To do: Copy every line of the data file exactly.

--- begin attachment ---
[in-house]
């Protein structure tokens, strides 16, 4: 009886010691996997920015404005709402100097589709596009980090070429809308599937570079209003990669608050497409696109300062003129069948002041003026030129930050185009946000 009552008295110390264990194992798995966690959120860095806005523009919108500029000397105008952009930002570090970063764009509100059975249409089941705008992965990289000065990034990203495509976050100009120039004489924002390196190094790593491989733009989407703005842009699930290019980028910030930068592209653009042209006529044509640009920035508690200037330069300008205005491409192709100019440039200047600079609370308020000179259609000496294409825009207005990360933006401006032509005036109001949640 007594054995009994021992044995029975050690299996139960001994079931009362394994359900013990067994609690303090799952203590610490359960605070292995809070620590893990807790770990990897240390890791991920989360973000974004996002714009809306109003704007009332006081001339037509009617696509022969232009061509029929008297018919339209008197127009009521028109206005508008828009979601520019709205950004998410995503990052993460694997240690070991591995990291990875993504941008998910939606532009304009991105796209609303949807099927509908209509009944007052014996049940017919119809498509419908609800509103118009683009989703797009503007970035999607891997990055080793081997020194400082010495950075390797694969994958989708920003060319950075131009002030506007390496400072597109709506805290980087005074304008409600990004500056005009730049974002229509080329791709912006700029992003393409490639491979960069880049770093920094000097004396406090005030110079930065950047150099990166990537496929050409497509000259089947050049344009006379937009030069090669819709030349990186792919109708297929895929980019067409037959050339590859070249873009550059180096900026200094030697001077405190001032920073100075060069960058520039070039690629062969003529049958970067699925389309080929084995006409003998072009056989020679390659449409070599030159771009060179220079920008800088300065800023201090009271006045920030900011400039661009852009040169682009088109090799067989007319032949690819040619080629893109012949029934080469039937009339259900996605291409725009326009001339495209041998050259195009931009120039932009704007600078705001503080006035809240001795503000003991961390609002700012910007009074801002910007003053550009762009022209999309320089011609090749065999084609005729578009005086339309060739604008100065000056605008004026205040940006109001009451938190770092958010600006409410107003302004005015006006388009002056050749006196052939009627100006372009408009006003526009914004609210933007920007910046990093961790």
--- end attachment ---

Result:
[in-house]
């Protein structure tokens, strides 16, 4: 009886010691996997920015404005709402100097589709596009980090070429809308599937570079209003990669608050497409696109300062003129069948002041003026030129930050185009946000 009552008295110390264990194992798995966690959120860095806005523009919108500029000397105008952009930002570090970063764009509100059975249409089941705008992965990289000065990034990203495509976050100009120039004489924002390196190094790593491989733009989407703005842009699930290019980028910030930068592209653009042209006529044509640009920035508690200037330069300008205005491409192709100019440039200047600079609370308020000179259609000496294409825009207005990360933006401006032509005036109001949640 007594054995009994021992044995029975050690299996139960001994079931009362394994359900013990067994609690303090799952203590610490359960605070292995809070620590893990807790770990990897240390890791991920989360973000974004996002714009809306109003704007009332006081001339037509009617696509022969232009061509029929008297018919339209008197127009009521028109206005508008828009979601520019709205950004998410995503990052993460694997240690070991591995990291990875993504941008998910939606532009304009991105796209609303949807099927509908209509009944007052014996049940017919119809498509419908609800509103118009683009989703797009503007970035999607891997990055080793081997020194400082010495950075390797694969994958989708920003060319950075131009002030506007390496400072597109709506805290980087005074304008409600990004500056005009730049974002229509080329791709912006700029992003393409490639491979960069880049770093920094000097004396406090005030110079930065950047150099990166990537496929050409497509000259089947050049344009006379937009030069090669819709030349990186792919109708297929895929980019067409037959050339590859070249873009550059180096900026200094030697001077405190001032920073100075060069960058520039070039690629062969003529049958970067699925389309080929084995006409003998072009056989020679390659449409070599030159771009060179220079920008800088300065800023201090009271006045920030900011400039661009852009040169682009088109090799067989007319032949690819040619080629893109012949029934080469039937009339259900996605291409725009326009001339495209041998050259195009931009120039932009704007600078705001503080006035809240001795503000003991961390609002700012910007009074801002910007003053550009762009022209999309320089011609090749065999084609005729578009005086339309060739604008100065000056605008004026205040940006109001009451938190770092958010600006409410107003302004005015006006388009002056050749006196052939009627100006372009408009006003526009914004609210933007920007910046990093961790």